Implicit or Explicit Compassion? Effects of Compassion Cultivation Training and Comparison with Mindfulness-based Stress Reduction
Mindfulness-based interventions generally include compassion implicitly, but it remains to be seen whether implicit compassion training can be effective, or if it needs to be trained explicitly through specific meditations and relational practices. This research study had two specific goals. The first was to expand the literature on the effects of compassion-based interventions (CBIs) by assessing the impact of the Compassion Cultivation Training program (CCT) on anxiety, depression, stress, life satisfaction, happiness, mindfulness, empathy, self-compassion, compassion for others, and identification with all humanity, through a wait-list randomized controlled trial in a community sample (study 1). Secondly, this research addressed the following question: Does a CBI—an explicit compassion training—have a differential impact in terms of empathy, compassion, and identification with all humanity, compared to a mindfulness-based intervention (mindfulness-based stress reduction (MBSR)) in which compassion is taught implicitly? (study 2). Groups were assessed at baseline, post-intervention, and 2-month follow-up, and analyses involved repeated-measures of analysis of variance (ANOVA) for group contrasts. Compared to the wait-list group, CCT participants showed significant improvements in psychological well-being (decreased depression and stress, increases in life satisfaction, happiness, mindfulness, and self-compassion) and compassion skills. Both MBSR and CCT were effective in generally enhancing psychological well-being and increasing mindfulness and compassion, but CCT had a greater impact on developing compassionate skills, especially empathic concern and identification with all humanity. This research highlights the potential for a complementary (rather than competitive) relationship between mindfulness- and compassion-based interventions.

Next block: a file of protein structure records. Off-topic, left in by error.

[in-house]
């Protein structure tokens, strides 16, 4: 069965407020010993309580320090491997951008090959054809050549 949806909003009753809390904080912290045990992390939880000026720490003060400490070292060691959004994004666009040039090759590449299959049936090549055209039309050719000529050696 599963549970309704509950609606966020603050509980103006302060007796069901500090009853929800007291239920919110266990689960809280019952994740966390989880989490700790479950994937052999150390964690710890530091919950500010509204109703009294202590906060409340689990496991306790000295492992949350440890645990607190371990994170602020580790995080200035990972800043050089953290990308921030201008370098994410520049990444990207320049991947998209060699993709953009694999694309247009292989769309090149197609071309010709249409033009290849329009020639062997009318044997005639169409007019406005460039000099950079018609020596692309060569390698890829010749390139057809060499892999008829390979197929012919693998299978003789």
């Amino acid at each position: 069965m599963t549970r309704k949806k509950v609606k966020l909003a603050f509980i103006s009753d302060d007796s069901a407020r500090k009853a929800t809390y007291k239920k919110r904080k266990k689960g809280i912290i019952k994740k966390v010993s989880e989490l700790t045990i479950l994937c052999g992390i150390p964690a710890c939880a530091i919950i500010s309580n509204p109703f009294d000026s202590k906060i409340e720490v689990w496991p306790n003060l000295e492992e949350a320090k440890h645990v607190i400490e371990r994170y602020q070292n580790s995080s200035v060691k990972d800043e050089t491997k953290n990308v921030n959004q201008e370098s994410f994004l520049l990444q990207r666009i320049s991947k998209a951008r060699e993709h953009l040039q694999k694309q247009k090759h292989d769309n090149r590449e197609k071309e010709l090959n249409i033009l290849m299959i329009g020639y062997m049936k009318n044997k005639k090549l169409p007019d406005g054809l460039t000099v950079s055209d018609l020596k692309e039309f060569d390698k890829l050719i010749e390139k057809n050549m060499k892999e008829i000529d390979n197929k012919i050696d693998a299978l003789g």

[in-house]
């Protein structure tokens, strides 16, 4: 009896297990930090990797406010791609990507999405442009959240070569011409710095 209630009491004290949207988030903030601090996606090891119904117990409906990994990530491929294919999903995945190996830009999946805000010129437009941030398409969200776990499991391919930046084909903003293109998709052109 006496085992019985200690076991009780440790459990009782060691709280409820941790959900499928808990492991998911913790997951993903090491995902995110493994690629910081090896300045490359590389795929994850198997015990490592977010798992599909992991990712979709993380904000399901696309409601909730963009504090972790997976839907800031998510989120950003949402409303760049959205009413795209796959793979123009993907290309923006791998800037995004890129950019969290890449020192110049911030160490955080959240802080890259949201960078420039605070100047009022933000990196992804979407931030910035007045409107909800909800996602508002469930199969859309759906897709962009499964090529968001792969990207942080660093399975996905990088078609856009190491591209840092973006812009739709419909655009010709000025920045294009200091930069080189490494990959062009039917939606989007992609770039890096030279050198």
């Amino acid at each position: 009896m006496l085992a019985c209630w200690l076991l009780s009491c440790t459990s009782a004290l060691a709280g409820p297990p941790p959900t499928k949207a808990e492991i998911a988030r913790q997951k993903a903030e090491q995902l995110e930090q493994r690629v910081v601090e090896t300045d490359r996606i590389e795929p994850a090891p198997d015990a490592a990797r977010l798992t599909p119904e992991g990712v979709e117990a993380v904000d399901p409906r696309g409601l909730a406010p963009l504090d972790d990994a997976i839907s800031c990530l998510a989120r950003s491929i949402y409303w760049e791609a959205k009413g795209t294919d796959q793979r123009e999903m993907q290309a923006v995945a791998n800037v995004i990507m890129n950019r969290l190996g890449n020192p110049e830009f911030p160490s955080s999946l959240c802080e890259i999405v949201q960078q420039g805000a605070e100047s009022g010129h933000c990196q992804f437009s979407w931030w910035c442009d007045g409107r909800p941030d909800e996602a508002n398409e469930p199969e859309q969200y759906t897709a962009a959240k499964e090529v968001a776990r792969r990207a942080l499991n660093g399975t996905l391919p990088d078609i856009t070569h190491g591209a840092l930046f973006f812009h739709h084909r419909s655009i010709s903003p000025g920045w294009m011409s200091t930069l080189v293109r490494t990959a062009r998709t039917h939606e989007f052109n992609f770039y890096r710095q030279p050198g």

KeywordsCompassion Mindfulness Empathy Meditation Training
Jenny Wade and Ricardo Pulido made contributions to the study design. Ricardo Pulido and Susana Tolosa delivered MBSR programs at Universidad Alberto Hurtado. CIBERobn is an initiative of ISCIII.
GBP designed and executed the study, analyzed the data, and wrote the paper. DC and AC: analyzed the data, wrote the results, and collaborated in the writing and editing of the final manuscript.
Compliance with Ethical Standards
Conflict of Interest
The authors declare that they have no competing interests.
Research Involving Human Participants and/or Animals
All procedures performed in studies involving human participants were in accordance with the ethical standards of the institutional and/or national research committee and with the 1964 Helsinki declaration and its later amendments or comparable ethical standards.
Informed consent was obtained from all individual participants included in the study.
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